Business Protocals : LUSENET : 3gl4d : One Thread

Craig Hubley on business protocols:
consensus mechanisms for managing a market in products or services, minally, without consideration of control or equity impact, or re-integration of longer-term experience to achieve transformation. They are less complex than the governance protocols that distribute benefits of business (e.g. the civics of the society itself).

All market protocols can uniformly price commodities for which reliable contract information is available. They emphasize exact correspondence between the information provided customers and the contract they formally agree to. But business protocols must also define non-uniform rules of settlement and dispute resolution.

Building brand equity on a reputation of fairly interpreting the shared ethical codes implicit in the contracts is the measure of success of any business protocol [eg] effective fraud detection and prevention. Unlike governance protocols, business is built on institutionalized barriers to equity, with founding investors receiving the most benefit, other founders receiving somewhat less, and those who join while the company is private sharing in the benefits to a far greater degree than those who join later, or who are merely associated with the business.

The social capital or trust between founders is preserved at all costs, until the business matures, and it becomes more important to systematically remove barriers to growth. An organization's internal civics must be minimally controlling, e.g. as per the individual examples of the master managers of the 20th century.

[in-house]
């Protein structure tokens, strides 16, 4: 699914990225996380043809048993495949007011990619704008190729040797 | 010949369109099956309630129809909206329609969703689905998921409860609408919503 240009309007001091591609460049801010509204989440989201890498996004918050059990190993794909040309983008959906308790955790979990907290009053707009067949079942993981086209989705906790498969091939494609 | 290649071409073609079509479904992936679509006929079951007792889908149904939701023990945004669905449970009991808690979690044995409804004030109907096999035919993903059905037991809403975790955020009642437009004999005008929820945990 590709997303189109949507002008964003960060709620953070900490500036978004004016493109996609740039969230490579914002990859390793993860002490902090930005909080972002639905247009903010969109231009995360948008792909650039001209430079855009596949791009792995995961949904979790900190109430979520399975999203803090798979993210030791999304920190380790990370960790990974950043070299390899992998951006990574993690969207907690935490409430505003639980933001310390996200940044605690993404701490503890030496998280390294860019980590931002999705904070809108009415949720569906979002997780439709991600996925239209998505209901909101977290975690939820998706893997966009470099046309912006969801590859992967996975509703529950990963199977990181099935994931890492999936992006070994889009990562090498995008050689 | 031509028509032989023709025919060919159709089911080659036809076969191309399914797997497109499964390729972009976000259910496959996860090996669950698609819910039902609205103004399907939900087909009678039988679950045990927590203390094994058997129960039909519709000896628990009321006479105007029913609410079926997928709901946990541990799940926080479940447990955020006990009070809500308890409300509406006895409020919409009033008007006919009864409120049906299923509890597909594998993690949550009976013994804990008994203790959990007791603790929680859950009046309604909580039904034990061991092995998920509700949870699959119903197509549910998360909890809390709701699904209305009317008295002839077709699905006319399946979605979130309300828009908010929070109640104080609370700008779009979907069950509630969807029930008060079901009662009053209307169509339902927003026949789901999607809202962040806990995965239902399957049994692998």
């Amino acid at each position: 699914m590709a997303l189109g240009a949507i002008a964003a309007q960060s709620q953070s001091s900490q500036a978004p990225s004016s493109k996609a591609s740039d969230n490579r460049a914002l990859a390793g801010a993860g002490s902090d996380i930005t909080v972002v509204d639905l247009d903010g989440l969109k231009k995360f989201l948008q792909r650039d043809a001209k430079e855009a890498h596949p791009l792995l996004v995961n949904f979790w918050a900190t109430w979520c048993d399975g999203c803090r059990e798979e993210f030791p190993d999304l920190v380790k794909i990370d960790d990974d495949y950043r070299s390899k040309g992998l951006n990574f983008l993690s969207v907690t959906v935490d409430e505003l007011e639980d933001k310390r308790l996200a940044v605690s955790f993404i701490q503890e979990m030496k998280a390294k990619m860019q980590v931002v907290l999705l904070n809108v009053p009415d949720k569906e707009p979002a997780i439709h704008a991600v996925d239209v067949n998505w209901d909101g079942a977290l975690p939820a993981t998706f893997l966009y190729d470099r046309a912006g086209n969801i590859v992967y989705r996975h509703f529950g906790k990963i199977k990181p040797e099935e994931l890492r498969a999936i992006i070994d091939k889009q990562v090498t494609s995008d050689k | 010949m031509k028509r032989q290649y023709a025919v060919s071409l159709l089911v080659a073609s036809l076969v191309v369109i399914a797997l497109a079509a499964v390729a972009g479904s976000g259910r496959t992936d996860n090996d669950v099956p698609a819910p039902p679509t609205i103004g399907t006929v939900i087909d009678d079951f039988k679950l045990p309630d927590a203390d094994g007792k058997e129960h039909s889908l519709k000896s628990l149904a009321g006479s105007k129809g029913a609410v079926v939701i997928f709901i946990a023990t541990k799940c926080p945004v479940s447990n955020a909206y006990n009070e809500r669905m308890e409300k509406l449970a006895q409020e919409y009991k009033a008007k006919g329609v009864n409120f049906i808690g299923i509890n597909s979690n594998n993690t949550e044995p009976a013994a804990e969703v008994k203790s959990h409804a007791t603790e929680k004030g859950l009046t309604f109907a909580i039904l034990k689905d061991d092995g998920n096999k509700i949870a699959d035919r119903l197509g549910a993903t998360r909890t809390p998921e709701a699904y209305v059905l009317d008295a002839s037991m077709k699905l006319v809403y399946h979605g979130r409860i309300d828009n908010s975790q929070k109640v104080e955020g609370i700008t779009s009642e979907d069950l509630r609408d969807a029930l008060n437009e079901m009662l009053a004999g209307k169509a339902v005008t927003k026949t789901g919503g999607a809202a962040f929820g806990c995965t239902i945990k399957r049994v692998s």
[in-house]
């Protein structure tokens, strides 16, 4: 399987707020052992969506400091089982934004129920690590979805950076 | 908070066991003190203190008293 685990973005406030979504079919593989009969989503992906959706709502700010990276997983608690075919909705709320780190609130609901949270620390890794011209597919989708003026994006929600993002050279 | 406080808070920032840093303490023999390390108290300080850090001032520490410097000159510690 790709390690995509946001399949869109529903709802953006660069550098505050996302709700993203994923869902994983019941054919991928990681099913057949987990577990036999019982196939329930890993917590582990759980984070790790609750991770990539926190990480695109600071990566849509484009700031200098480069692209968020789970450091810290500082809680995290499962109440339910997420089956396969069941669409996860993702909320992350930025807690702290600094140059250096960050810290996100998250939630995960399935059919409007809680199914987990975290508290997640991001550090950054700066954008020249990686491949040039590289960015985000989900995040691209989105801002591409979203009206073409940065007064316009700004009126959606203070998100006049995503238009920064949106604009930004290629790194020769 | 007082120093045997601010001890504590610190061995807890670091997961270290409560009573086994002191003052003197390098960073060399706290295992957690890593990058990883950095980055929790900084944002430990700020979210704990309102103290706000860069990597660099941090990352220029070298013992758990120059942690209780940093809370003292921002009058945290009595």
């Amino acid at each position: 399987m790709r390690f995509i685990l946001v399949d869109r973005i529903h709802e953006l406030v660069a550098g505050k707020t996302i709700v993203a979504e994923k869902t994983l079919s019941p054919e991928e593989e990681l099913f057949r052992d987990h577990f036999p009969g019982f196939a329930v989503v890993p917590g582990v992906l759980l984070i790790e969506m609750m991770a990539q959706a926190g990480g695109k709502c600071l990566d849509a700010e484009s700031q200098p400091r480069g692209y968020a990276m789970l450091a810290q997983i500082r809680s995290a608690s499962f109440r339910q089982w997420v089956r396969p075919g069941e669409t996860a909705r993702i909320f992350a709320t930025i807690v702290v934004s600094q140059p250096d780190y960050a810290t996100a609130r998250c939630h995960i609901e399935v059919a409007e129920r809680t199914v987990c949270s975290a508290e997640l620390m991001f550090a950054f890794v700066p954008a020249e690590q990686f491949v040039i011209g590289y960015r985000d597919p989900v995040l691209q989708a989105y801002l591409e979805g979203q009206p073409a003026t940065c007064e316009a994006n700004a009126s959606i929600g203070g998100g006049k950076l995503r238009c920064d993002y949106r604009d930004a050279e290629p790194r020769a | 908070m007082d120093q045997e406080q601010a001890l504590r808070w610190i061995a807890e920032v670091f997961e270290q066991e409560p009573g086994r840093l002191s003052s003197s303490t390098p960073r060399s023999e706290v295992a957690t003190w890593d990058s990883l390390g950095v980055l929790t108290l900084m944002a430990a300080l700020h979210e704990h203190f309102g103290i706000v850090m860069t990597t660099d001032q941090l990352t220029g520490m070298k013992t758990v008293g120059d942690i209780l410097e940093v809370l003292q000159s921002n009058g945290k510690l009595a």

Progress in business protocols can be measured as the decreasing use of time and minimal encounter of doubt, e.g. every employee feeling free to act to satisfy a customer.

Good business assumes that relations are strictly voluntary; No force should be visible from within a business protocol: in fact it is a major focus of corporate governance to prudently avoid any wrong-doing or violation of customers' or society's ethical codes that would result in force transactions. E.g. respecting the price of life defined in the society at large.

Bad business protocols invite financial mutually assured destruction of all partners by engaging in unethical transactions: relying on unsustainable supply or labor relations which are considered to invite infinite regret in one or more of the societies in which the business protocol operates.

-- Anonymous, March 21, 2000

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